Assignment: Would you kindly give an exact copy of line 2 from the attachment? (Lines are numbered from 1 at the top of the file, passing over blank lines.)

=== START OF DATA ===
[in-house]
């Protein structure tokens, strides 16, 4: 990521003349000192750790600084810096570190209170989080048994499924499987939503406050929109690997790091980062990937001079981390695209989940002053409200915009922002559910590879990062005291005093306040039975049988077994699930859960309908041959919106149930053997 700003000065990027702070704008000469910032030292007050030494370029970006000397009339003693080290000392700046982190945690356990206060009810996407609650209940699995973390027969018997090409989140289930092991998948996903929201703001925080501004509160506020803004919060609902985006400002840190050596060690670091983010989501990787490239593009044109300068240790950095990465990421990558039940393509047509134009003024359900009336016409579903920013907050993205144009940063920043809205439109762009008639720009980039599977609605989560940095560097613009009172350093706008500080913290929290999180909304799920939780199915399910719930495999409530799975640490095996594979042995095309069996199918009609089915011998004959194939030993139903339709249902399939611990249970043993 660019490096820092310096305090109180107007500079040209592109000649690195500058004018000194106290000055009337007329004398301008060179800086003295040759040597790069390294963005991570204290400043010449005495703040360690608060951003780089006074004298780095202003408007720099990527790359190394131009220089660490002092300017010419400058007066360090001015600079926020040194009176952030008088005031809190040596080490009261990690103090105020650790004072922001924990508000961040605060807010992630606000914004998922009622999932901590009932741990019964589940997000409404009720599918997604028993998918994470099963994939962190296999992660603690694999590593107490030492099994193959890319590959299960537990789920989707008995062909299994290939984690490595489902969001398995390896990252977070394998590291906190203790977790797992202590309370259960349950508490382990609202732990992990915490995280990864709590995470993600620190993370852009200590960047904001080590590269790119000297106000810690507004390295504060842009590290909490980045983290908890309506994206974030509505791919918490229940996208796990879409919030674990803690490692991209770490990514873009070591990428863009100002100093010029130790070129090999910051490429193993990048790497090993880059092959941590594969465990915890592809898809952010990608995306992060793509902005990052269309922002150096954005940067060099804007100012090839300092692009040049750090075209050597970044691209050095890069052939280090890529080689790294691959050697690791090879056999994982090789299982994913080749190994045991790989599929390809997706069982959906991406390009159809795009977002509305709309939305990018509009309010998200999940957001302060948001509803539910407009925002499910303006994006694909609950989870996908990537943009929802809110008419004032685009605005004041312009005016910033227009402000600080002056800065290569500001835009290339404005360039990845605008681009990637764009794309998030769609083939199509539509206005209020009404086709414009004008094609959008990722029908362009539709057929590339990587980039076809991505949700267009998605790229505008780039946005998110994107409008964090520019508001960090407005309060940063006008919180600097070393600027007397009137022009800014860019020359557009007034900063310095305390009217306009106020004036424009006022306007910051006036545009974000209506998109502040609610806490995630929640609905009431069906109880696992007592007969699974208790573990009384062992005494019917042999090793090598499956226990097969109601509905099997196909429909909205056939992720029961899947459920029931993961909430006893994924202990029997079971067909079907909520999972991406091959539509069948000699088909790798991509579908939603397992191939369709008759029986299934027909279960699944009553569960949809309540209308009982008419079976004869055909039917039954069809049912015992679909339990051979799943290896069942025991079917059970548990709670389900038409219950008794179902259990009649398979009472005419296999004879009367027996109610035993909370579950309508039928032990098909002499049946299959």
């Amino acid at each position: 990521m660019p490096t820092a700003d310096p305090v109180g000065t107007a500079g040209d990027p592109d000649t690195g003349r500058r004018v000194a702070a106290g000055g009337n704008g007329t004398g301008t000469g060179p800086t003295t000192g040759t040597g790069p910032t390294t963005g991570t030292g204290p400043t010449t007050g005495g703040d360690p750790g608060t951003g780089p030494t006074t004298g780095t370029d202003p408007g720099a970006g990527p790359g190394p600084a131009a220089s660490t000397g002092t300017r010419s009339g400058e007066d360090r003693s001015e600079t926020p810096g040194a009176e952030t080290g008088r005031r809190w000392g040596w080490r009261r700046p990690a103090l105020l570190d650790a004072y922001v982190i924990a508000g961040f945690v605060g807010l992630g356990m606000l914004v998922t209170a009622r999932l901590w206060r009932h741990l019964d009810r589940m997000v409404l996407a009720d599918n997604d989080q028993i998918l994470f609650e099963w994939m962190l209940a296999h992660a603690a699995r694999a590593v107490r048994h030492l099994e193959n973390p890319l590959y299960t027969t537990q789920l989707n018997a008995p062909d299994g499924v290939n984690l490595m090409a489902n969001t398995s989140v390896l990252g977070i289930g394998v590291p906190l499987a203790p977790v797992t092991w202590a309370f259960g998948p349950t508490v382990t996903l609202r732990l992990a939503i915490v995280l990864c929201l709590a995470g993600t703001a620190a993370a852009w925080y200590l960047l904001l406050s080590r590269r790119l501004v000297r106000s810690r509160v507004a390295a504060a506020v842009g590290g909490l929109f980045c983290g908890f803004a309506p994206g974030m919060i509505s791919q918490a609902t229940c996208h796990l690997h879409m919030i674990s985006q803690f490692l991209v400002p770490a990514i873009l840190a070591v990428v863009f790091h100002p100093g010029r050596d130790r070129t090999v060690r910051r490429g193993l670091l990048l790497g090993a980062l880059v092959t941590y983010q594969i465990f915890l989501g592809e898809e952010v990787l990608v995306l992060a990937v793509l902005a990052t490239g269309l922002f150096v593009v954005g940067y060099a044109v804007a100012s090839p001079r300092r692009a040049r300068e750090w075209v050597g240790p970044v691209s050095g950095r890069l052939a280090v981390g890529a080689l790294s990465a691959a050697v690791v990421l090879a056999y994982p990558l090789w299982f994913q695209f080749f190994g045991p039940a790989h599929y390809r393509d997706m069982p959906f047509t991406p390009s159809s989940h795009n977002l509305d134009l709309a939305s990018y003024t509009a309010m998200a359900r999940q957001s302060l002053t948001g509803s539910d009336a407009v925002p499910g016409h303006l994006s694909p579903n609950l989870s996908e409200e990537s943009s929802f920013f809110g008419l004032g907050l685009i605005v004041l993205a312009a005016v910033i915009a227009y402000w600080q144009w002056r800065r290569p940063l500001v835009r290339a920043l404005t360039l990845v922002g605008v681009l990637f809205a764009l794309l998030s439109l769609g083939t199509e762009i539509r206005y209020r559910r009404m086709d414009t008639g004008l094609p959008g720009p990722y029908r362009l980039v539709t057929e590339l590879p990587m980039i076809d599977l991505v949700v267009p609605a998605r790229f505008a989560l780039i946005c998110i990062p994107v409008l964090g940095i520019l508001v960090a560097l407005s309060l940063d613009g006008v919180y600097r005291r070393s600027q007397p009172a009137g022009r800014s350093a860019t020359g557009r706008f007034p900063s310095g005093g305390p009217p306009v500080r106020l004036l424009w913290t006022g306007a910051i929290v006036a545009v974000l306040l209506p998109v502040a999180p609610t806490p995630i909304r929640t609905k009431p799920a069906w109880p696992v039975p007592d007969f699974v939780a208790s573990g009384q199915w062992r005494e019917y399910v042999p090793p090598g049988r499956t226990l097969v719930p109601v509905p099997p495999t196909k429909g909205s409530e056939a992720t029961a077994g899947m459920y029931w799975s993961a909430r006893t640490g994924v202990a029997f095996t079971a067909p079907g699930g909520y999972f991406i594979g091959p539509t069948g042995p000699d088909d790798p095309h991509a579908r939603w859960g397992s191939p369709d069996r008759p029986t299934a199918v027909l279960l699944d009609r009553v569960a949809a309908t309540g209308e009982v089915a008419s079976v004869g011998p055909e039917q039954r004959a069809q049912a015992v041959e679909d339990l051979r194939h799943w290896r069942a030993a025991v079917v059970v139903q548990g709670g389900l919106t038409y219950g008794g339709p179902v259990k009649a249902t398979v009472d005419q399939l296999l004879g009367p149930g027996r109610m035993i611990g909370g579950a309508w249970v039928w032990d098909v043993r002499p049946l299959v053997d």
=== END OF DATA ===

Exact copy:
């Protein structure tokens, strides 16, 4: 990521003349000192750790600084810096570190209170989080048994499924499987939503406050929109690997790091980062990937001079981390695209989940002053409200915009922002559910590879990062005291005093306040039975049988077994699930859960309908041959919106149930053997 700003000065990027702070704008000469910032030292007050030494370029970006000397009339003693080290000392700046982190945690356990206060009810996407609650209940699995973390027969018997090409989140289930092991998948996903929201703001925080501004509160506020803004919060609902985006400002840190050596060690670091983010989501990787490239593009044109300068240790950095990465990421990558039940393509047509134009003024359900009336016409579903920013907050993205144009940063920043809205439109762009008639720009980039599977609605989560940095560097613009009172350093706008500080913290929290999180909304799920939780199915399910719930495999409530799975640490095996594979042995095309069996199918009609089915011998004959194939030993139903339709249902399939611990249970043993 660019490096820092310096305090109180107007500079040209592109000649690195500058004018000194106290000055009337007329004398301008060179800086003295040759040597790069390294963005991570204290400043010449005495703040360690608060951003780089006074004298780095202003408007720099990527790359190394131009220089660490002092300017010419400058007066360090001015600079926020040194009176952030008088005031809190040596080490009261990690103090105020650790004072922001924990508000961040605060807010992630606000914004998922009622999932901590009932741990019964589940997000409404009720599918997604028993998918994470099963994939962190296999992660603690694999590593107490030492099994193959890319590959299960537990789920989707008995062909299994290939984690490595489902969001398995390896990252977070394998590291906190203790977790797992202590309370259960349950508490382990609202732990992990915490995280990864709590995470993600620190993370852009200590960047904001080590590269790119000297106000810690507004390295504060842009590290909490980045983290908890309506994206974030509505791919918490229940996208796990879409919030674990803690490692991209770490990514873009070591990428863009100002100093010029130790070129090999910051490429193993990048790497090993880059092959941590594969465990915890592809898809952010990608995306992060793509902005990052269309922002150096954005940067060099804007100012090839300092692009040049750090075209050597970044691209050095890069052939280090890529080689790294691959050697690791090879056999994982090789299982994913080749190994045991790989599929390809997706069982959906991406390009159809795009977002509305709309939305990018509009309010998200999940957001302060948001509803539910407009925002499910303006994006694909609950989870996908990537943009929802809110008419004032685009605005004041312009005016910033227009402000600080002056800065290569500001835009290339404005360039990845605008681009990637764009794309998030769609083939199509539509206005209020009404086709414009004008094609959008990722029908362009539709057929590339990587980039076809991505949700267009998605790229505008780039946005998110994107409008964090520019508001960090407005309060940063006008919180600097070393600027007397009137022009800014860019020359557009007034900063310095305390009217306009106020004036424009006022306007910051006036545009974000209506998109502040609610806490995630929640609905009431069906109880696992007592007969699974208790573990009384062992005494019917042999090793090598499956226990097969109601509905099997196909429909909205056939992720029961899947459920029931993961909430006893994924202990029997079971067909079907909520999972991406091959539509069948000699088909790798991509579908939603397992191939369709008759029986299934027909279960699944009553569960949809309540209308009982008419079976004869055909039917039954069809049912015992679909339990051979799943290896069942025991079917059970548990709670389900038409219950008794179902259990009649398979009472005419296999004879009367027996109610035993909370579950309508039928032990098909002499049946299959």